Credit risk is connected with the possibility that an outstanding currency position may not be repaid as agreed, due to a voluntary or involuntary action by a counter party.
The following forms of credit risk are known:
- Replacement risk occurs when counter parties of the failed bank find their books unbalanced to the extent of their exposure to the insolvent party. To rebalance their books, these banks enter new transactions.
- Settlement risk occurs due to different time zones on different continents, so currencies may be credited at different times during the day. For example, Australian and New Zealand dollars are credited first, then Japanese yen, followed by the European currencies and ending with the U.S. dollar. Therefore, payment may be made to a party that will declare insolvency (or be declared insolvent) immediately after, but prior to executing its own payments.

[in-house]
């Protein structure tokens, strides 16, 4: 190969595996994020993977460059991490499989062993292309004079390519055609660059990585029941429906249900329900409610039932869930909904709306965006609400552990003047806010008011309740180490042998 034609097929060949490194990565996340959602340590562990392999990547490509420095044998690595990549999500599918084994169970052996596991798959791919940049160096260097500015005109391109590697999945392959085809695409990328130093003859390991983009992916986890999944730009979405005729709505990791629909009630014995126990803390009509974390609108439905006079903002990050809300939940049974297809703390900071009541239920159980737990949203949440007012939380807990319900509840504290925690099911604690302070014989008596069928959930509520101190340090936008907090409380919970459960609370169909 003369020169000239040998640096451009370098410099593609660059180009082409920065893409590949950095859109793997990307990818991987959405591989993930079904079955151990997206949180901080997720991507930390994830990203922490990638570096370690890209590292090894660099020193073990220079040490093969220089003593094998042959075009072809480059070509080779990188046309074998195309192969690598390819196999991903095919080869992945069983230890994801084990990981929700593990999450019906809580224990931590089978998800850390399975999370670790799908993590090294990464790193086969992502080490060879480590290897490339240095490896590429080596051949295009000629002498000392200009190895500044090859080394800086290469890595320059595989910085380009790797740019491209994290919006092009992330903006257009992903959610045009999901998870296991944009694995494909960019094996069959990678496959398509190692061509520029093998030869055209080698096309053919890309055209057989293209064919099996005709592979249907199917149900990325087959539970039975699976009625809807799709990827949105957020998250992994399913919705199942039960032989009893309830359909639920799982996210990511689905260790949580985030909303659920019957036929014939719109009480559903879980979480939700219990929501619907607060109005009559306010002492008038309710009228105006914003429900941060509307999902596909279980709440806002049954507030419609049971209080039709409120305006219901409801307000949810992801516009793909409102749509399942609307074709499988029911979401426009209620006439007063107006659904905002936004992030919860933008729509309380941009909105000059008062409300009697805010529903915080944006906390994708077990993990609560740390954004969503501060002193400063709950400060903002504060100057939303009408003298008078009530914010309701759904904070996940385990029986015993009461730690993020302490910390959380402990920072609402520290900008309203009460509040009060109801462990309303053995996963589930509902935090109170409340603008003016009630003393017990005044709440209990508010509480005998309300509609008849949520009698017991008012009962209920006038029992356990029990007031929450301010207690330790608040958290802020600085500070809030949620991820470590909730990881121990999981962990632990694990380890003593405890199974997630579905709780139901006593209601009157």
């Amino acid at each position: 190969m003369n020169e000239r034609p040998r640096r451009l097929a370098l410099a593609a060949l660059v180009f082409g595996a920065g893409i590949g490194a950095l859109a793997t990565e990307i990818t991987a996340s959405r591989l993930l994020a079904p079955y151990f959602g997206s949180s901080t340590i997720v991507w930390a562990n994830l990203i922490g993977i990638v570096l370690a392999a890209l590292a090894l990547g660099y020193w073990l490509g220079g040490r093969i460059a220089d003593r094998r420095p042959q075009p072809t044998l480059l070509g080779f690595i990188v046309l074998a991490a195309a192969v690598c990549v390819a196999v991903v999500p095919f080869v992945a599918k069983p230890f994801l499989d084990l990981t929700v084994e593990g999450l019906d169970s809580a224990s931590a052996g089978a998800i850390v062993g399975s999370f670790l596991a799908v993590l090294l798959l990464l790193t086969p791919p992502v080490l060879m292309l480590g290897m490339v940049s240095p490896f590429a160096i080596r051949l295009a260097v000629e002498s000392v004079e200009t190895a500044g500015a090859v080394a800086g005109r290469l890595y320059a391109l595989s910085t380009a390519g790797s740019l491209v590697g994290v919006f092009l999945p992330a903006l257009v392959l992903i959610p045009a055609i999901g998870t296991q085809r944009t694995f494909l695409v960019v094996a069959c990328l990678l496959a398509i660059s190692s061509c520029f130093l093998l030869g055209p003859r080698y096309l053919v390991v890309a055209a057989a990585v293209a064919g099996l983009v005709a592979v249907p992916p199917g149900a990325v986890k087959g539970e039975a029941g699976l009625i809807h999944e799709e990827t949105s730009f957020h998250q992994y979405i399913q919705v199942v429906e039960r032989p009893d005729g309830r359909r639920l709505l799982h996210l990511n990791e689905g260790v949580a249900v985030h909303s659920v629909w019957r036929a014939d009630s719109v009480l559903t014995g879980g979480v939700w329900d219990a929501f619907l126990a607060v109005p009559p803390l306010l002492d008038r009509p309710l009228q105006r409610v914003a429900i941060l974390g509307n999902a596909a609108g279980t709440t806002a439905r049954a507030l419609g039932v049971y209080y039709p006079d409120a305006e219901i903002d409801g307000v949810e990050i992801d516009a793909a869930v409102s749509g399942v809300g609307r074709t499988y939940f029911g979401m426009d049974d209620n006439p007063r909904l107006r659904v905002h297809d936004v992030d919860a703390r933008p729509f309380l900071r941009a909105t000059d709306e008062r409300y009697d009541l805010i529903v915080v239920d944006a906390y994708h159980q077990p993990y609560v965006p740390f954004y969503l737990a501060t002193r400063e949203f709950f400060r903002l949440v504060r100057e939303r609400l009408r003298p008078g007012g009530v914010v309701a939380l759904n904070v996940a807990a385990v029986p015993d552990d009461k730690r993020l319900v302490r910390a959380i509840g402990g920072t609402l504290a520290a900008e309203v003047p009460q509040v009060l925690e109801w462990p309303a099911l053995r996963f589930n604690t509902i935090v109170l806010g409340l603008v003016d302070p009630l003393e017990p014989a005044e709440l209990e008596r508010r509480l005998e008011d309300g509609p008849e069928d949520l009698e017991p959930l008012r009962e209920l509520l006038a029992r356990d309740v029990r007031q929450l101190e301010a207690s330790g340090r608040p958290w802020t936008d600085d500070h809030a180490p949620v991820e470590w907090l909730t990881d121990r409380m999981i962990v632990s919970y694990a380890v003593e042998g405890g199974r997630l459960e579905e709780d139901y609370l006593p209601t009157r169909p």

The credit risk for instruments traded off regulated exchanges is to be minimized through the customers' creditworthiness. Commercial and investment banks, trading companies, and banks' customers must have credit lines with each other to be able to trade. Even after the credit lines are extended, the counter parties’ financial soundness should be continuously monitored. Along with the market value of their currency portfolios, end users must consider also the
potential portfolios exposure. The latter may be determined through probability analysis over the time to maturity of the outstanding position. Netting is used for the same purposes. Netting
is a process that enables institutions to settle only their net positions with one another, not trade by trade, but at the end of the day, in a single transaction. If signs of payment difficulty of a bank are shown, a group of large banks may provide short-term backing from a common reserve pool.
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